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Why Cold Water is Dangerous

Cold Shock and Swimming Failure

Can Cause You To Drown In A Matter Of Seconds 

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"Many people who are classed as "good" swimmers appear to be unable to swim distances of as little as 6-10 feet (2-3 meters) in cold water, even to save their lives." 

- Golden & Tipton, Essentials of Sea Survival (2002)

Cold Water Can Kill You Within Seconds

Sudden Drowning

Few people realize that water between 50-60F (10-15.5C) can kill you in less than a minute. It's actually so dangerous that it kills a lot of people within seconds. Not because of hypothermia or incapacitation, but rather because of cold shock and swimming failure.


Thousands of people have drowned after falling into cold water and a lot of them died before they even had a chance to reach the surface - because if you gasp when your head is under water, you'll drown.

These are scientific and medical facts that most people have trouble appreciating - because they have no experience being in really cold water.

Many people also drown within a couple of minutes because their arms become too cold to continue swimming and they aren't wearing a lifejacket.  


Cold Shock, Swimming Failure

& Incapacitation

This 9-minute video explains why cold shock, swimming failure, and incapacitation frequently result in rapid drowning – even for people who are considered good swimmers.

Why people don't think cold water is dangerous.

First: Because it doesn't look dangerous at all. In fact, if it was a predator, we'd say that it was perfectly camouflaged.

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Second: Because they mentally compare it to cold air and reach a completely mistaken conclusion: That there isn't any difference between cold air and cold water. 

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It's a very easy mistake to make, and it gets a lot of people killed each year.  Because when it comes to cold stress, water is very different than air. Here's why:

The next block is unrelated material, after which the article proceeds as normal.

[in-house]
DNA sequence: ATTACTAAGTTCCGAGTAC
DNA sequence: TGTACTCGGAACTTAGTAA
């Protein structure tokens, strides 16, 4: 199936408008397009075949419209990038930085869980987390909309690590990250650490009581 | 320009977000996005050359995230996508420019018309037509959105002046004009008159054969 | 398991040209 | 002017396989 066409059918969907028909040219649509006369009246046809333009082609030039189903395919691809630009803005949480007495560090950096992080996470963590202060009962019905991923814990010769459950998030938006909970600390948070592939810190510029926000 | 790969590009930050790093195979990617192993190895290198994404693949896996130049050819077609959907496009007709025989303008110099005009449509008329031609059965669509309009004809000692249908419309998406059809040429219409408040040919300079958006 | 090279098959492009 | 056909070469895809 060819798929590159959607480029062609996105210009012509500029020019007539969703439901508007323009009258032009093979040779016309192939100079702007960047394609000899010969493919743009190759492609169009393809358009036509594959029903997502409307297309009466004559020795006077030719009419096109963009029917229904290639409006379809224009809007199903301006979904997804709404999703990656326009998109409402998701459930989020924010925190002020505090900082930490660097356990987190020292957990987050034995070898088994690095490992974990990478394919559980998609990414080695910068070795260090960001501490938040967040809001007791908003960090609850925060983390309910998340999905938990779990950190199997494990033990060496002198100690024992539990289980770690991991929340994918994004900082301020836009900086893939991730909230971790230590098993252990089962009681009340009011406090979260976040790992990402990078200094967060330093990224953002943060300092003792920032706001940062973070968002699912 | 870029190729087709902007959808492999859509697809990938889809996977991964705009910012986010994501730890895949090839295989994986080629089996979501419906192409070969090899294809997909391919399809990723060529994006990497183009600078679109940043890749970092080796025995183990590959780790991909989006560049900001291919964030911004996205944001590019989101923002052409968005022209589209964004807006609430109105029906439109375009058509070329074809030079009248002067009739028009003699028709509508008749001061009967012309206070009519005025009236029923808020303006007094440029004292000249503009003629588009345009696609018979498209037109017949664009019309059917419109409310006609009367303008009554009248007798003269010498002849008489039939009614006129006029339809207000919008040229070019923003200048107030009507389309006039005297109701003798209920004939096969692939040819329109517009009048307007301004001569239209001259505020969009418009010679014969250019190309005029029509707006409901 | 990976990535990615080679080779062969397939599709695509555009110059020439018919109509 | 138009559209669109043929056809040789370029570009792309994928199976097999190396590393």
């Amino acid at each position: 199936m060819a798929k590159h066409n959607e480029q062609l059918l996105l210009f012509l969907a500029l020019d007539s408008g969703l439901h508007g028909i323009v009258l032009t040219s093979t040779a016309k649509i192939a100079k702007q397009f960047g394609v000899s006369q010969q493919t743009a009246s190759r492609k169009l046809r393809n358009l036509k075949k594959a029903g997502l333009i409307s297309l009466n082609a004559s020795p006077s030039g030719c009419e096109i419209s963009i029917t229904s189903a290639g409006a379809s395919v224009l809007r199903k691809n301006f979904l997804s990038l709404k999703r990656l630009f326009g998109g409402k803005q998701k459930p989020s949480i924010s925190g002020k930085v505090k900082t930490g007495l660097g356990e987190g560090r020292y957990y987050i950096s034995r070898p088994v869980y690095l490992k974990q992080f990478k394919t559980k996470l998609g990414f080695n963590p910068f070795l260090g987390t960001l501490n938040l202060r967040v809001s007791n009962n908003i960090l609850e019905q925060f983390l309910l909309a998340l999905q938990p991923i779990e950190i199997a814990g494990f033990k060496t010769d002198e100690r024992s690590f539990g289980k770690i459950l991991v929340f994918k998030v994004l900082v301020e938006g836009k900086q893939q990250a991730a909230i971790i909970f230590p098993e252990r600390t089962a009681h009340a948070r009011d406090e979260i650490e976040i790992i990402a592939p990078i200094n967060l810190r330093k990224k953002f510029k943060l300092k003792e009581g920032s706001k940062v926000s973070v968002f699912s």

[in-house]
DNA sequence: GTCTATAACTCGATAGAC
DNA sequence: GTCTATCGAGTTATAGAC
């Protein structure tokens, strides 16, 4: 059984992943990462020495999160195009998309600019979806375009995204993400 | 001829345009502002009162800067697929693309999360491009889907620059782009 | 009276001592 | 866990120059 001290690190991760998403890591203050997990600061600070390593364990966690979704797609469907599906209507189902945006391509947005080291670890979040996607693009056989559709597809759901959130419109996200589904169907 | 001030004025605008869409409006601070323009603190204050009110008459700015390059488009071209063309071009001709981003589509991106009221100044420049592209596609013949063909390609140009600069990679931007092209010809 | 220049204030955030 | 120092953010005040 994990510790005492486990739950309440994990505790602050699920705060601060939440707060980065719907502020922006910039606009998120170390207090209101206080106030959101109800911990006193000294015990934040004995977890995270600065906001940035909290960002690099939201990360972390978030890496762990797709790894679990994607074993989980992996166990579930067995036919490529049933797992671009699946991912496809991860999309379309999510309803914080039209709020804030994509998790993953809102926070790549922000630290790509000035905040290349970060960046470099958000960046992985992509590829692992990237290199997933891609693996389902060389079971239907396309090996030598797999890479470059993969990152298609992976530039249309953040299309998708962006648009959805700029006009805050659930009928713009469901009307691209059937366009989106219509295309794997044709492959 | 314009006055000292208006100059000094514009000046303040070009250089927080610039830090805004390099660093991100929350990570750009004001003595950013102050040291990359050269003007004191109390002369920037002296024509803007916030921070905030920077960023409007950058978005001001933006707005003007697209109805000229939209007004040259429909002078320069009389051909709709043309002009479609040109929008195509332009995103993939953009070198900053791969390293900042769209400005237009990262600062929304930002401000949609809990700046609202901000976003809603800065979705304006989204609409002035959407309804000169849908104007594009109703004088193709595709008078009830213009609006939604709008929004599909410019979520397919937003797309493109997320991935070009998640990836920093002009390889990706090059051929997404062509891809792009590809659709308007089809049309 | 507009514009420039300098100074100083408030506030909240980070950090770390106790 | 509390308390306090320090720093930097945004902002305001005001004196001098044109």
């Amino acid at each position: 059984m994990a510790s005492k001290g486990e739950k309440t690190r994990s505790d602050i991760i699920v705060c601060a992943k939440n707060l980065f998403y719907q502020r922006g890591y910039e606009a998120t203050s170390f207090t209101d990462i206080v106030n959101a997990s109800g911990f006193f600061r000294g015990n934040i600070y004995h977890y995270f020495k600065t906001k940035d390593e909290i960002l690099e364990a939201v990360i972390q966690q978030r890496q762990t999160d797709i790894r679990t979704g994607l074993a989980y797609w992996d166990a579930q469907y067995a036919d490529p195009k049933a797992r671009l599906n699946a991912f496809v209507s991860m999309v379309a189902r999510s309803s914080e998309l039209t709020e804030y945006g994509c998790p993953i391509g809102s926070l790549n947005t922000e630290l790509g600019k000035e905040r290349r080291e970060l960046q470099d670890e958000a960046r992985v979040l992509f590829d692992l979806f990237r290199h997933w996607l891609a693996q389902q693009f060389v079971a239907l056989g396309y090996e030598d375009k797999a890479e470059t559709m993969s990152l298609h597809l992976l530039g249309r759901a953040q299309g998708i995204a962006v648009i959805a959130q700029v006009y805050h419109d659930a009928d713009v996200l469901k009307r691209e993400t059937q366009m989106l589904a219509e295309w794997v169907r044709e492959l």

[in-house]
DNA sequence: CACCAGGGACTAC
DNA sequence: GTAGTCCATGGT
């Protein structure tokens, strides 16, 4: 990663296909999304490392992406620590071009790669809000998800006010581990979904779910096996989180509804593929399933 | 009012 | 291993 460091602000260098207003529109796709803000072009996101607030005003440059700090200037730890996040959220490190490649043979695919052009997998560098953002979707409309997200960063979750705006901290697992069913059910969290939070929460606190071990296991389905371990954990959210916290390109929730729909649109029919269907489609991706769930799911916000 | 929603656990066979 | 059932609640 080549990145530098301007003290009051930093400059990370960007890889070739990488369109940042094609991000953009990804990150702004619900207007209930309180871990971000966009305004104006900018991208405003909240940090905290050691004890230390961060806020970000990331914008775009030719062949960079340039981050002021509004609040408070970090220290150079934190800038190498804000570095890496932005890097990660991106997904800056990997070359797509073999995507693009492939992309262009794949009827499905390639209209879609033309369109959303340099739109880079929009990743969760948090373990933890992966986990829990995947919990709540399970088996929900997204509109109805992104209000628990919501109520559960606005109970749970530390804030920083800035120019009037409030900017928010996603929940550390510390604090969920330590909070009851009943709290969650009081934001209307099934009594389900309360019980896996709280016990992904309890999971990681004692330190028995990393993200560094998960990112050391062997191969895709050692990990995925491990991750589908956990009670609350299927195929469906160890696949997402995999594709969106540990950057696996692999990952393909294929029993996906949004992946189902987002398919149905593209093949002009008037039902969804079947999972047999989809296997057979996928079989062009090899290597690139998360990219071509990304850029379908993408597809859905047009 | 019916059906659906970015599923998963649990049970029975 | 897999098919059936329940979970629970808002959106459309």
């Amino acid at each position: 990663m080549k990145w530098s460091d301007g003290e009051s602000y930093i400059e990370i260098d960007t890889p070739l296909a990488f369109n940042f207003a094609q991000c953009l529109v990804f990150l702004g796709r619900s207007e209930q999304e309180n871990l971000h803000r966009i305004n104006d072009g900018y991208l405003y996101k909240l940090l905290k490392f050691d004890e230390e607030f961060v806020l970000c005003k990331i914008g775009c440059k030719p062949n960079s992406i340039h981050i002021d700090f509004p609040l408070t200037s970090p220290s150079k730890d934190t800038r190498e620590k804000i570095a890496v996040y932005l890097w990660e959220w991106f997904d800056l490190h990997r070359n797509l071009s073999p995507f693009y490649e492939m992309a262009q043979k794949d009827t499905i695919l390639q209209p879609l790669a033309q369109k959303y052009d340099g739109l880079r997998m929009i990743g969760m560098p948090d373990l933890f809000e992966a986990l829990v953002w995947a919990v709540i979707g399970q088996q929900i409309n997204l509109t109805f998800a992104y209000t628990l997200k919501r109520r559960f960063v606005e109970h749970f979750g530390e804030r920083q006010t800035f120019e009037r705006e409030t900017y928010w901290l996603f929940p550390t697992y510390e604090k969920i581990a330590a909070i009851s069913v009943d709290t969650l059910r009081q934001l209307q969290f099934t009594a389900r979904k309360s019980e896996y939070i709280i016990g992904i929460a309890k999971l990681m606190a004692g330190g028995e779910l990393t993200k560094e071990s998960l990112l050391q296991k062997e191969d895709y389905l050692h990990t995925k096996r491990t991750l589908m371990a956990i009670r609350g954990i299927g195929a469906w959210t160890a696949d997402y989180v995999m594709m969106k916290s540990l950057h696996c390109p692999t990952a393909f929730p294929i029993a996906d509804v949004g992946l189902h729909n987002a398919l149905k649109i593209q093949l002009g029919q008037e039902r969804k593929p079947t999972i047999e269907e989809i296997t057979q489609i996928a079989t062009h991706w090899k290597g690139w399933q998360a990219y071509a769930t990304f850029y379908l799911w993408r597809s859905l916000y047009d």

Water Feels Colder Than Air

For example, 45F (7C) air feels cold, but 45F (7C) water feels like it's burning your skin.  Why is that?  It's because water has much greater density than air, so it conducts heat away from your body much faster. Here's an example of how density affects the way a cold object feels: 


The Hammer Test

Let's say you forgot a hammer on your back porch and it's 35F (1.6C) outside. The hammer has a wooden handle and a steel head. When you go outside and pick it up, the handle certainly feels a little cold, but not nearly as cold as the steel. In fact, if it's minus 5F (-20C), you can pick that hammer up by the handle with your bare hands, but if you touch the steel, your skin may instantly freeze to it.  So density is why water feels so much colder than air.  It's also why your body responds very differently to 50F (10C) air than it does to 50F (10C) water.

Sudden Drowning

With very few exceptions, immersion in cold water is immediately life-threatening for anyone not wearing thermal protection like a wetsuit or drysuit.


When cold water makes contact with your skin, cold shock causes an immediate loss of breathing control. The result is a very high risk of suddenly drowning - even if the water is calm and you know how to swim. The danger is even greater if the water is rough. In rough water, inability to coordinate your breathing with wave splash greatly increases the danger of inhaling water.